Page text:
Krasnogorsk Archive's film collection documents the entire history
of Russian filmmaking, beginning with footage of the 1896 coronation
of Czar Nicholas II shot by Kamill Serf, a cameraman for the pioneering
Lumiere Brothers. Compiling another 1,000 films before 1917, the
Archive was then nationalized and became the repository of all films
documenting the October Revolution and events that followed. Known
then as the Central Film and Photo Archive, the collection was installed
on the grounds of the Lefortov Palace in 1928, and in 1936 was moved
to its present location in the town of Krasnogorsk near Moscow.
Archive has a virtually complete collection of newsreels from
1919 to 1985, documenting the politics, wars, disasters, trials,
and the disparate peoples and places of the United Soviet Socialist
Republic. Available footage covers both World Wars; the Soviet
invasions of Hungary, Czechoslovakia, and Afghanistan; and the
many dimensions of the Cold War including the Cuban missile crisis,
the space race, Vietnam, and the collapse of the Communist system.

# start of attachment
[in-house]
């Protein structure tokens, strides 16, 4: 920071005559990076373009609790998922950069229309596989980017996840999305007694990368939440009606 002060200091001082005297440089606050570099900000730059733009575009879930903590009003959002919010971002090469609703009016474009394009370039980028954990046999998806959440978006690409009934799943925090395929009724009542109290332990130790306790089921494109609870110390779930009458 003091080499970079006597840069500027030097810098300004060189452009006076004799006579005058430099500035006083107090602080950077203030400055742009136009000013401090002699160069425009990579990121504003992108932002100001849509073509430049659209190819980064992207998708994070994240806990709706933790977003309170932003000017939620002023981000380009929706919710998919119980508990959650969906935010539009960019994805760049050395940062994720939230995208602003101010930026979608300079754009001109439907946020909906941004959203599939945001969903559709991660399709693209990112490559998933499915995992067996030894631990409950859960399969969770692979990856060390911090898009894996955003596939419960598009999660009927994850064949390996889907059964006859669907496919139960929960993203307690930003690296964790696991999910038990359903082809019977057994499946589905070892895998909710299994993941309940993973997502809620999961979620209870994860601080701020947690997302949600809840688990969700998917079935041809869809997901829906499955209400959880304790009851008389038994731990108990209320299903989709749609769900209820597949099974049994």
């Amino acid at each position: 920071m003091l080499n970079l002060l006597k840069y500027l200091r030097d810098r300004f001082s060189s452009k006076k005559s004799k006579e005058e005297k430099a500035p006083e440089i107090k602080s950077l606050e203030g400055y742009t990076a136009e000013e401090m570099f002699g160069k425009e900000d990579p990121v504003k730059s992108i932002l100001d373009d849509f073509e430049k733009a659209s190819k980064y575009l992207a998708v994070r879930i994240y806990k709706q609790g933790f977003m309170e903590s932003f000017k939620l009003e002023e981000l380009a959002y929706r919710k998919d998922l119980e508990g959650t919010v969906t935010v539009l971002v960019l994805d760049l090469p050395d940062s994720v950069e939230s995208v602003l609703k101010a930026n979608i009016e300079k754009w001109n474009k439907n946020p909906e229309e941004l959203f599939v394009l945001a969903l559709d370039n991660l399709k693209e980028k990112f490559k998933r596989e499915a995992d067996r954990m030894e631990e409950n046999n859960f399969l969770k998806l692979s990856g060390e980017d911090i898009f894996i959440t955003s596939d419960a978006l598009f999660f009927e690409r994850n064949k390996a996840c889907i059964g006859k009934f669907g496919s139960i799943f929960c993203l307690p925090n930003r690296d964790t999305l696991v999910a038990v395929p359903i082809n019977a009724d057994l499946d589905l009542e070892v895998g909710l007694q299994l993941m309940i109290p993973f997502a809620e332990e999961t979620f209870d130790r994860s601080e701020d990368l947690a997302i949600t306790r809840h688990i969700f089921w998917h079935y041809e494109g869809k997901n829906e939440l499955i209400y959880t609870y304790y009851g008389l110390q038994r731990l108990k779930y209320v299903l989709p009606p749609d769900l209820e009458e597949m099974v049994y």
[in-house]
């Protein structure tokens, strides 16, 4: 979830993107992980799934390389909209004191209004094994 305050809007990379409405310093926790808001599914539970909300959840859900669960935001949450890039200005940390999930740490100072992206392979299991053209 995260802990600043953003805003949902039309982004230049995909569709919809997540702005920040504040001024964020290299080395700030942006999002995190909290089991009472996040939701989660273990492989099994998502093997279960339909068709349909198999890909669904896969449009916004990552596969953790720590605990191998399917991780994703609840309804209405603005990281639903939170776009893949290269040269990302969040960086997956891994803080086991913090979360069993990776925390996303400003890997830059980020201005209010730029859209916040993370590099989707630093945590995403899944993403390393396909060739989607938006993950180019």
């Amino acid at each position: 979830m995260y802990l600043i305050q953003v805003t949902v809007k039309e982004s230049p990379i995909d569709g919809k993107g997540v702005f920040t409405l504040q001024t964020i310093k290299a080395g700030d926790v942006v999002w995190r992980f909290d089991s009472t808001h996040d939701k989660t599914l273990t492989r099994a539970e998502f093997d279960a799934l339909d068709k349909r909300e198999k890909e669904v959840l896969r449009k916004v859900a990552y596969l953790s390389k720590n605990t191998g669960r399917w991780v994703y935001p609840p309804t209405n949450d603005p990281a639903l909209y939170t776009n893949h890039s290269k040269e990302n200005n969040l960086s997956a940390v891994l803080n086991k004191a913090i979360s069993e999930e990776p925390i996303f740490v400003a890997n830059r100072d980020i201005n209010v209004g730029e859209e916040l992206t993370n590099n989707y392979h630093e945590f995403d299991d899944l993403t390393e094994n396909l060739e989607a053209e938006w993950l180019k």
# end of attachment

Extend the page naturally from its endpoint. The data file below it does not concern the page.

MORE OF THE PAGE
Literature, art, sports, science, and many other aspects of Russian
and other cultures of Eastern Europe and Central Asia are vividly
represented among the 42,200 films of the Archive.
Archive has a very progressive preservation plan in place, which
was followed until the changes in government in the late 1980s.
The vast collection of materials is maintained in a humidity and
temperature - controlled environment and preventative treatment
and restoration of many materials has been undertaken. The 52,000
films on nitrate stock have been duplicated except for perhaps 1%.
Of course there is continuing preservation work to be done in transferring
various other types of film currently endangered, but there are
not sufficient government funds appropriated.